Jerry Brown's second act: With California budget balanced, what now?

Gov. Jerry Brown will give his State of the State speech Thursday – a week after saying the state is no longer running deficits. Now he has to lay out a new vision.

Rich Pedroncelli/AP
Gov. Jerry Brown points to a chart showing an increase in education funding during a news conference where he unveiled his proposed 2013-14 state budget at the Capitol in Sacramento, Calif., last week.

When Gov. Jerry Brown (D) of California ascends to the podium for his third State of the State address Thursday morning, he will be faced with one overarching question: What will he do for a second act?

Since being elected in 2010, he has focused on fiscally turning around a state that ran deficits of as much as $27 billion annually. Last November, he got the last piece of his strategic puzzle when voters approved Proposition 30, Governor Brown's plea for a temporary tax hike.

Now, he says, the state is in the black (though some analysts dispute that). What no one disputes is that he has the wind in his sails, and that Wednesday's speech will go some way toward laying out where his administration is likely to go from here.

The problem is that California is still not in a position to loosen the purse strings, says Barbara O’Connor, director emeritus of the Institute for Study of Politics and Media at California State University, Sacramento.

“Jerry’s challenge is that he has to show that California can grow when it needs to grow in an era of fiscal austerity, and he has some real problems,” she says. “Yes, we are out of the woods, but we could turn back into the woods real quickly.”

The hurdles ahead include prison funding, education reform, climate change, and implementation of the federal health-care act.

Brown is also expected to take on two major infrastructure projects: a $23 billion set of underground canals to transport water from the Sacramento-San Joaquin Delta south and restore Delta habitat, and the first link of a $69 billion high-speed rail corridor.

How to maintain big ideas while spending wisely could hold lessons for other states.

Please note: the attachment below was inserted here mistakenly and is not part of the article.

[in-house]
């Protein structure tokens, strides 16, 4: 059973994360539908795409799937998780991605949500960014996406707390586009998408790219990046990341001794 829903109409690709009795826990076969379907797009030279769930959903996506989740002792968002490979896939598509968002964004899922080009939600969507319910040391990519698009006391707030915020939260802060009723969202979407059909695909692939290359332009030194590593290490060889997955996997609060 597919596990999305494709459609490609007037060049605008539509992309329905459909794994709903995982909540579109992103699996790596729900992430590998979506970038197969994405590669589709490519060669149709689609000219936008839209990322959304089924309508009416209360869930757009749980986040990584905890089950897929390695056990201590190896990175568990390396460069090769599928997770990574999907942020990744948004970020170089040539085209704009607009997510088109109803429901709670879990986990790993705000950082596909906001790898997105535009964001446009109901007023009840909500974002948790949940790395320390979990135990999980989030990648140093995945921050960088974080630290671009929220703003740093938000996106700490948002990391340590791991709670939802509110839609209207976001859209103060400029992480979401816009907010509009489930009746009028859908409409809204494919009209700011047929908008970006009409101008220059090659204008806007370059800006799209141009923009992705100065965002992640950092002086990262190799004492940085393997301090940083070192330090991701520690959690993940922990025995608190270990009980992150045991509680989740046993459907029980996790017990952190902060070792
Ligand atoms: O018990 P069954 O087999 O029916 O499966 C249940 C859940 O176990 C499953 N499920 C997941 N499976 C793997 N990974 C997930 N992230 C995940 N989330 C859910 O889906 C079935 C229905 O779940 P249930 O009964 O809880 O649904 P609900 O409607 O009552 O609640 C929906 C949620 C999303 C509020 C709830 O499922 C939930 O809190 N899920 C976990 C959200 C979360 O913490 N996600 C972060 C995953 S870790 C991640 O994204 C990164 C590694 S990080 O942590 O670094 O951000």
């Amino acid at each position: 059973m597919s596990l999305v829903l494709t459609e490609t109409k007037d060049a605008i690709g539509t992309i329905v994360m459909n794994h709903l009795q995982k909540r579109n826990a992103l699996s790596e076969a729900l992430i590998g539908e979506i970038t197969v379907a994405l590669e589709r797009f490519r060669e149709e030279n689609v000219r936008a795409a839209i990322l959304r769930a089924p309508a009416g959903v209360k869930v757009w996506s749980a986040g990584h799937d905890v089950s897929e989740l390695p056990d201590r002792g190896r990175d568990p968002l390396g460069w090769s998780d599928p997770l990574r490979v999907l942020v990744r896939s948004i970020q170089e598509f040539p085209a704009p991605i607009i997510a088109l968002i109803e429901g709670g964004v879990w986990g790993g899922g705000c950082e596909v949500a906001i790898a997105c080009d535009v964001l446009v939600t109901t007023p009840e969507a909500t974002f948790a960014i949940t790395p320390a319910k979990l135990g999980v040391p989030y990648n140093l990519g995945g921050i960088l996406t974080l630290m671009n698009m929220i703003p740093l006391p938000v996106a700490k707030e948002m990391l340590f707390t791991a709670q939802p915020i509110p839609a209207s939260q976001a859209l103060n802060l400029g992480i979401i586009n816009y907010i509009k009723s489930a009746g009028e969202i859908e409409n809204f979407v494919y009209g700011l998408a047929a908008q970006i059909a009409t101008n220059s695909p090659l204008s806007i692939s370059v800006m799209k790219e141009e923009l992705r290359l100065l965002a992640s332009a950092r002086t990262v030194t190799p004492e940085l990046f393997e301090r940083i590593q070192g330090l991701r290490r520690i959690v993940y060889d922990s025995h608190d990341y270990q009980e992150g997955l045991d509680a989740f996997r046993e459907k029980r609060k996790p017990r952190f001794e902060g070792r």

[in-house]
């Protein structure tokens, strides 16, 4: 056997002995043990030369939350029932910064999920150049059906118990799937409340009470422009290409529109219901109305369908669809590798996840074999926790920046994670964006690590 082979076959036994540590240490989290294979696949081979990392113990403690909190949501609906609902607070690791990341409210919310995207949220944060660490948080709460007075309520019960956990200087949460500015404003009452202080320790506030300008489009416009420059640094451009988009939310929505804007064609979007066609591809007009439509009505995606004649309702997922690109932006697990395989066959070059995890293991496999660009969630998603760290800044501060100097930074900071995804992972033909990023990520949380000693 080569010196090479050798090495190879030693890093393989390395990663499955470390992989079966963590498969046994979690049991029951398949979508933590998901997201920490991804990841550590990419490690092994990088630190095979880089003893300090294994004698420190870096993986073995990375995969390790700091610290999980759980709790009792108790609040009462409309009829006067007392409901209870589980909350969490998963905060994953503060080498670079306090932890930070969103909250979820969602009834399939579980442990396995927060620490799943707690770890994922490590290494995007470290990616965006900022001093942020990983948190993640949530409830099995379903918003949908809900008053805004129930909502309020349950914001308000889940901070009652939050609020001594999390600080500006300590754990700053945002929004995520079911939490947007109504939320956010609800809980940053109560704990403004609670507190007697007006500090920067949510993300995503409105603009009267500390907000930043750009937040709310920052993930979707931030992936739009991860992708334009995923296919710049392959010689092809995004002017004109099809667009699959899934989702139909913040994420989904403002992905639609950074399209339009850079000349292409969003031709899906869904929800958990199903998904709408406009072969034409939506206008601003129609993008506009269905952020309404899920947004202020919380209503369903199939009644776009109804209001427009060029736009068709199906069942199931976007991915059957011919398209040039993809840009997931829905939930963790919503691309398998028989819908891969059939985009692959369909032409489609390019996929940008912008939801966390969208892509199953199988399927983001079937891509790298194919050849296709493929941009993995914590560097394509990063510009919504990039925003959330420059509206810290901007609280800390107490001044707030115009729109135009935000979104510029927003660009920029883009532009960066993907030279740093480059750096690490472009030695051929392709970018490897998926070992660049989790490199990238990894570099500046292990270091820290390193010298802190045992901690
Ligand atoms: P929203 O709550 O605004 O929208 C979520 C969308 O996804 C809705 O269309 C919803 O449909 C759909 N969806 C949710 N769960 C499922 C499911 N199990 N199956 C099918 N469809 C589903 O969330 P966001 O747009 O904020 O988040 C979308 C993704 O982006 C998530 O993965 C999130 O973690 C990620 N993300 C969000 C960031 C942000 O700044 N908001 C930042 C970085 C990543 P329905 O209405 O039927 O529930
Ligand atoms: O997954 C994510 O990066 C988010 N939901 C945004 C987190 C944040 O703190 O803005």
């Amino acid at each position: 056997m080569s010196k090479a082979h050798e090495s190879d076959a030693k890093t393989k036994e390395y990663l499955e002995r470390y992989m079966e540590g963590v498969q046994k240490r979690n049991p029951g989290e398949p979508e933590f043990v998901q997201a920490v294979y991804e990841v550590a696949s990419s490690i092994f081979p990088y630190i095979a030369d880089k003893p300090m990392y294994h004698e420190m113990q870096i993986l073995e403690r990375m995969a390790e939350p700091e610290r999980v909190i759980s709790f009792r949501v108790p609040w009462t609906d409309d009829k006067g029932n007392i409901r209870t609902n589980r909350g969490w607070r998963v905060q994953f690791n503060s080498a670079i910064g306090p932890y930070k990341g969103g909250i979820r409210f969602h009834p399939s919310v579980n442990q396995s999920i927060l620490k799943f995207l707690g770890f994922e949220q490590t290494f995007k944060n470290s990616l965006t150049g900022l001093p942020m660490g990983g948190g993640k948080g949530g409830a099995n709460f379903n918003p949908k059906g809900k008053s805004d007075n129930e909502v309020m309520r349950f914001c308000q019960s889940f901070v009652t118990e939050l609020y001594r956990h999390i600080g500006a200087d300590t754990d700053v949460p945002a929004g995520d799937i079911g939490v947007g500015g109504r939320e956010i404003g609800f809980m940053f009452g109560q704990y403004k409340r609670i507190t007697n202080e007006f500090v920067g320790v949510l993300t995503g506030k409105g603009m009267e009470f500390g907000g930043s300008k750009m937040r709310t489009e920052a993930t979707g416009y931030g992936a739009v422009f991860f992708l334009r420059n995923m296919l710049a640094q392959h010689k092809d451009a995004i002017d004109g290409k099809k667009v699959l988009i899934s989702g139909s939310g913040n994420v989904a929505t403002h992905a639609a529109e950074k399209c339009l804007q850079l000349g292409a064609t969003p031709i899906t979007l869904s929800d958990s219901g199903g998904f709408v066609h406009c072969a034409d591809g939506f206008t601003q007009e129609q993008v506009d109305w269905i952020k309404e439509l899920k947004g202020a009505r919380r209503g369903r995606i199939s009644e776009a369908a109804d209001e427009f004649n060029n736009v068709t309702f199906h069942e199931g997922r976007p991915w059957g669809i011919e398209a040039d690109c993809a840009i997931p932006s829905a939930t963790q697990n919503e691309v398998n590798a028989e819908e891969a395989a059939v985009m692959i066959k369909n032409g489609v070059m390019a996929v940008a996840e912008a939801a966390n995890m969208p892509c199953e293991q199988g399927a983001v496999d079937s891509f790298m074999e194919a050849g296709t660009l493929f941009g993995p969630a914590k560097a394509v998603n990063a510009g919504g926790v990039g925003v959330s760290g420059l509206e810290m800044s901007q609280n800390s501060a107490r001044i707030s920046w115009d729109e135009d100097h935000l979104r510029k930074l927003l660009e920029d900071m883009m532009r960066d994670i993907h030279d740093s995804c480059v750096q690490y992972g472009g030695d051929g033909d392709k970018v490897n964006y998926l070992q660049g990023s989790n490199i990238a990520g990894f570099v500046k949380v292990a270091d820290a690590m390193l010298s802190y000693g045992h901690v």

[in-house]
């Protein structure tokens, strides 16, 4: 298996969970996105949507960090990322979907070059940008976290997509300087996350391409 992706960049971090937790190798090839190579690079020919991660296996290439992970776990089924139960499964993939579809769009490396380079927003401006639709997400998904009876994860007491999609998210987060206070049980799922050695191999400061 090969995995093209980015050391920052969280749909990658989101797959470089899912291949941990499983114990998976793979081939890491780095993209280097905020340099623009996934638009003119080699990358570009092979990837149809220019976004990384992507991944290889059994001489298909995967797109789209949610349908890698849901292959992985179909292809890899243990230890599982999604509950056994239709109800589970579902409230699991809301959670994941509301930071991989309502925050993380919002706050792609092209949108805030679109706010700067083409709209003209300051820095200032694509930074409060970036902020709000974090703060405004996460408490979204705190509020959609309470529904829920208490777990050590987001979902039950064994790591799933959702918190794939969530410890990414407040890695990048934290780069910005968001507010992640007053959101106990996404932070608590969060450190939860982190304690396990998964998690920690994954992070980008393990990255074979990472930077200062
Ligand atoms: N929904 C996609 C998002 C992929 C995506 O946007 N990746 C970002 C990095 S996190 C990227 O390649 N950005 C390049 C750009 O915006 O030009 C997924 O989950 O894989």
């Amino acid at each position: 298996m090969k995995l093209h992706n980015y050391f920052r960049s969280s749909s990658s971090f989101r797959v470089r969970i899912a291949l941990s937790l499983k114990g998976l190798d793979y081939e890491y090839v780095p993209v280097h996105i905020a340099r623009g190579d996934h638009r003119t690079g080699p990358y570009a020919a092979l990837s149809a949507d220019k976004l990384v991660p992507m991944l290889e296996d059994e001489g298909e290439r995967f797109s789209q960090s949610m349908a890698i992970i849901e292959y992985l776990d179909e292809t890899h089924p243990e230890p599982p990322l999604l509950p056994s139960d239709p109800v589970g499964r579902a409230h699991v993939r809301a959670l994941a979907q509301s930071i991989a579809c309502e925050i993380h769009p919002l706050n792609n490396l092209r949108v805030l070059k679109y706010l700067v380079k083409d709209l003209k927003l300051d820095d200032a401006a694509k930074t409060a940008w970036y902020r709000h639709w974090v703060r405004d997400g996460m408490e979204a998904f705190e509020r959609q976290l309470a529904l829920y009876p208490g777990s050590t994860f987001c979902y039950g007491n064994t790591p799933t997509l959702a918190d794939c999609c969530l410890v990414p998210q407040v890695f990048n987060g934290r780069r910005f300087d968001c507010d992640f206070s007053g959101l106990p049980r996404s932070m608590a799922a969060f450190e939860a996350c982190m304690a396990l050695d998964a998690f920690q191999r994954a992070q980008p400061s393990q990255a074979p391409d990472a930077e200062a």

“He is pushing forward a state that hasn't seen his brand of leadership in a generation or more,” says David McCuan, a political scientist at Sonoma State University. “Chris Christie of New Jersey may be the candid governor of the land, but Jerry Brown is the seasoned political pro who also thinks big and pushes ideas well before they seep into the public consciousness.”

Brown will need to use his powers of persuasion with the rail project, says Michael Shires, professor of public policy at Pepperdine University. It needs tens of billions of dollars that have yet to materialize from either voters or the federal government, and polls show that support from Californians is, at best, tepid.

In the Legislature, Brown has a Democratic supermajority. But that could be a problem, too, if Democrats use the more promising budget picture as an excuse to undo Brown's billions of dollars in cuts to education and social services, says Professor Shires.

“The greatest threat to his agenda will come not from business or the powerless Republican presence in Sacramento, but from within his own party as they clamor to entrench their more left-leaning agenda in the state’s fiscal and policy landscape before their two-thirds majority is put to the test in 2014,” he adds.

Moreover, the accuracy of Brown's Jan. 10 pronouncement that California is in the black is up for debate. It is premature to say that his $97 billion budget won't create new deficits, experts say.

“California's state budget is certainly in much better shape than in past years, but no one can predict that it is in the black until after the fiscal year is completed,” says Robert Stern, former president of the Center for Governmental Studies. “There are too many variables: federal funding, the up and down economy, and unforeseen events, such as wildfires, earthquakes, etc.”

Then there's the budget itself, which is an inexact document, says Professor McCuan.

“The budget numbers are a credit to this governor and his fiscal-nose-to-the-grindstone approach," he says. "But this has not come without some smoke and mirrors attached to the numbers – both for how we got here and how we got out.”

That is why experts are preaching caution.

“California has been painted as the poster child of profligate spending,” says Professor O’Connor. “The question is: Can it grow where it needs to grow and embrace the new century, while remaining sound fiscally? It is a real challenge. I think he can do it, and this speech will be the clues to how he will try.”

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